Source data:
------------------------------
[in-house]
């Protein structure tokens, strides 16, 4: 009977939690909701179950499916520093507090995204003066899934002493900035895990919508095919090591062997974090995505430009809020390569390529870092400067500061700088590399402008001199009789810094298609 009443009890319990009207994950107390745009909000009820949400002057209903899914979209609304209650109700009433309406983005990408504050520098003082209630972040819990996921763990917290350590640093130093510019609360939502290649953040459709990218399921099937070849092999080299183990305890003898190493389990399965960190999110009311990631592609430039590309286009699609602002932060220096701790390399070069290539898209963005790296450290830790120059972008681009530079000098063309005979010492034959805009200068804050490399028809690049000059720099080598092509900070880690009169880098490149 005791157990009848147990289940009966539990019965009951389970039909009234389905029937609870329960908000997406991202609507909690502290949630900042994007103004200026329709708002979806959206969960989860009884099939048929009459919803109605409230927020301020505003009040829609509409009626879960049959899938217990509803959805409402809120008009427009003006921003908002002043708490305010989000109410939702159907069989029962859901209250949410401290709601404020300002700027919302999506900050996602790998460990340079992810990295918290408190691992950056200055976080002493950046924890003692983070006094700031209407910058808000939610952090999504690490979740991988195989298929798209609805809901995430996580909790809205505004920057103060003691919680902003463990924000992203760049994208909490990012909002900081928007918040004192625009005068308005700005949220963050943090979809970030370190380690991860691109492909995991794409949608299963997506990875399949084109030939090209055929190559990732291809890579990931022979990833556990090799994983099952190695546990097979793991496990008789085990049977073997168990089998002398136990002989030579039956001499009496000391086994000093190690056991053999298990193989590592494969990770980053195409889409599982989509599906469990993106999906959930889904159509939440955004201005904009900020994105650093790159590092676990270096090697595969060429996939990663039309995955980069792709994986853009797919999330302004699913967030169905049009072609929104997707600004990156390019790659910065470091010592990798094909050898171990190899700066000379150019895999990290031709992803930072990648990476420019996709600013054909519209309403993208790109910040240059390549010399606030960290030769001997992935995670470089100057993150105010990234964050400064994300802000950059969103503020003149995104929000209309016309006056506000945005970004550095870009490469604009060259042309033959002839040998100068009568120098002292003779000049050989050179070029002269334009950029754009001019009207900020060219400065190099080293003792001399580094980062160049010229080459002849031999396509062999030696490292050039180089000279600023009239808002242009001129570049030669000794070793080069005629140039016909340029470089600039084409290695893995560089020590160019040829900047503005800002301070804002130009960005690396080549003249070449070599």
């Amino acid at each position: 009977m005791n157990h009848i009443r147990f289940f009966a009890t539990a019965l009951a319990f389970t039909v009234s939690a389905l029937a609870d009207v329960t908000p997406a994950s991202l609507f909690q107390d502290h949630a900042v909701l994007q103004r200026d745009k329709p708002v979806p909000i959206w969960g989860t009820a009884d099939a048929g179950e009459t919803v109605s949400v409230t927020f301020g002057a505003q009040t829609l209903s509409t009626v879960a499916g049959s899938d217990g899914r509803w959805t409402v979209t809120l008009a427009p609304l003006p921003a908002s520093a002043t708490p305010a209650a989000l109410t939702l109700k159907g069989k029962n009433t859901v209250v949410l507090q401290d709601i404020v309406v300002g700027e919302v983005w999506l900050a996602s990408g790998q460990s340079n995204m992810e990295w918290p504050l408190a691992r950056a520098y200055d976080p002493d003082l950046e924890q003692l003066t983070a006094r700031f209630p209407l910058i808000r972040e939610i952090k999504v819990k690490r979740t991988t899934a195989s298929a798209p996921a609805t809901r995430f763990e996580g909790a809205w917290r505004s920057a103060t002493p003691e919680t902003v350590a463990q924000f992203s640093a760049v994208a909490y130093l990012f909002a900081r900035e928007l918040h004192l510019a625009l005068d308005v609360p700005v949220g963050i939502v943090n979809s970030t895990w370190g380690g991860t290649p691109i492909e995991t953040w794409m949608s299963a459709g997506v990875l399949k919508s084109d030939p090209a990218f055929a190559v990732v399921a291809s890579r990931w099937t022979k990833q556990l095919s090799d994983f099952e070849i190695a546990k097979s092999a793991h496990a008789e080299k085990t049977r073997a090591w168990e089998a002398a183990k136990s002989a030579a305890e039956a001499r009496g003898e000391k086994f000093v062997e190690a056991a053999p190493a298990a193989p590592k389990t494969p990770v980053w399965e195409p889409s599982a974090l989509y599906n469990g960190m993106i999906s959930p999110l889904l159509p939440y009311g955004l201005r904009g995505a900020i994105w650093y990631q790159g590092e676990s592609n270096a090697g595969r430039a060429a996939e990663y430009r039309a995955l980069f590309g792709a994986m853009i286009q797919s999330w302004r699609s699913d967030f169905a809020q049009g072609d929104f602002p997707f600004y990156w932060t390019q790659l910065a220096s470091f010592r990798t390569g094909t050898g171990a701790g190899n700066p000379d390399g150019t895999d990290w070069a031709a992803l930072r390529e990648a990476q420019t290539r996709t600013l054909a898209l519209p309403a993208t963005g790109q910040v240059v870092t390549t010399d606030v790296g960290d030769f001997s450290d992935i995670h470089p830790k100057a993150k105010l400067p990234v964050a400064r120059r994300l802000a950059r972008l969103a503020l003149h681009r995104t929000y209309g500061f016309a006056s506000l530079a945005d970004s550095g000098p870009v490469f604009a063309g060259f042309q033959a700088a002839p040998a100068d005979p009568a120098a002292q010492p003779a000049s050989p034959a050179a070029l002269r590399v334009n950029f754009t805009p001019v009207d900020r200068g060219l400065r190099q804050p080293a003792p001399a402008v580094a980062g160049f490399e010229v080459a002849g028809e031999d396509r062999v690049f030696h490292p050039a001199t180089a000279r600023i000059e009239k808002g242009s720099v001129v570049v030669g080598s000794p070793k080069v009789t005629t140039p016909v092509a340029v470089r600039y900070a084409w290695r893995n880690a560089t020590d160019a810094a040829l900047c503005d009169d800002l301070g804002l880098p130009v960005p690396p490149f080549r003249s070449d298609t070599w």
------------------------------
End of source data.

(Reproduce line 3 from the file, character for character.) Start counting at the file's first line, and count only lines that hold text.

């Amino acid at each position: 009977m005791n157990h009848i009443r147990f289940f009966a009890t539990a019965l009951a319990f389970t039909v009234s939690a389905l029937a609870d009207v329960t908000p997406a994950s991202l609507f909690q107390d502290h949630a900042v909701l994007q103004r200026d745009k329709p708002v979806p909000i959206w969960g989860t009820a009884d099939a048929g179950e009459t919803v109605s949400v409230t927020f301020g002057a505003q009040t829609l209903s509409t009626v879960a499916g049959s899938d217990g899914r509803w959805t409402v979209t809120l008009a427009p609304l003006p921003a908002s520093a002043t708490p305010a209650a989000l109410t939702l109700k159907g069989k029962n009433t859901v209250v949410l507090q401290d709601i404020v309406v300002g700027e919302v983005w999506l900050a996602s990408g790998q460990s340079n995204m992810e990295w918290p504050l408190a691992r950056a520098y200055d976080p002493d003082l950046e924890q003692l003066t983070a006094r700031f209630p209407l910058i808000r972040e939610i952090k999504v819990k690490r979740t991988t899934a195989s298929a798209p996921a609805t809901r995430f763990e996580g909790a809205w917290r505004s920057a103060t002493p003691e919680t902003v350590a463990q924000f992203s640093a760049v994208a909490y130093l990012f909002a900081r900035e928007l918040h004192l510019a625009l005068d308005v609360p700005v949220g963050i939502v943090n979809s970030t895990w370190g380690g991860t290649p691109i492909e995991t953040w794409m949608s299963a459709g997506v990875l399949k919508s084109d030939p090209a990218f055929a190559v990732v399921a291809s890579r990931w099937t022979k990833q556990l095919s090799d994983f099952e070849i190695a546990k097979s092999a793991h496990a008789e080299k085990t049977r073997a090591w168990e089998a002398a183990k136990s002989a030579a305890e039956a001499r009496g003898e000391k086994f000093v062997e190690a056991a053999p190493a298990a193989p590592k389990t494969p990770v980053w399965e195409p889409s599982a974090l989509y599906n469990g960190m993106i999906s959930p999110l889904l159509p939440y009311g955004l201005r904009g995505a900020i994105w650093y990631q790159g590092e676990s592609n270096a090697g595969r430039a060429a996939e990663y430009r039309a995955l980069f590309g792709a994986m853009i286009q797919s999330w302004r699609s699913d967030f169905a809020q049009g072609d929104f602002p997707f600004y990156w932060t390019q790659l910065a220096s470091f010592r990798t390569g094909t050898g171990a701790g190899n700066p000379d390399g150019t895999d990290w070069a031709a992803l930072r390529e990648a990476q420019t290539r996709t600013l054909a898209l519209p309403a993208t963005g790109q910040v240059v870092t390549t010399d606030v790296g960290d030769f001997s450290d992935i995670h470089p830790k100057a993150k105010l400067p990234v964050a400064r120059r994300l802000a950059r972008l969103a503020l003149h681009r995104t929000y209309g500061f016309a006056s506000l530079a945005d970004s550095g000098p870009v490469f604009a063309g060259f042309q033959a700088a002839p040998a100068d005979p009568a120098a002292q010492p003779a000049s050989p034959a050179a070029l002269r590399v334009n950029f754009t805009p001019v009207d900020r200068g060219l400065r190099q804050p080293a003792p001399a402008v580094a980062g160049f490399e010229v080459a002849g028809e031999d396509r062999v690049f030696h490292p050039a001199t180089a000279r600023i000059e009239k808002g242009s720099v001129v570049v030669g080598s000794p070793k080069v009789t005629t140039p016909v092509a340029v470089r600039y900070a084409w290695r893995n880690a560089t020590d160019a810094a040829l900047c503005d009169d800002l301070g804002l880098p130009v960005p690396p490149f080549r003249s070449d298609t070599w």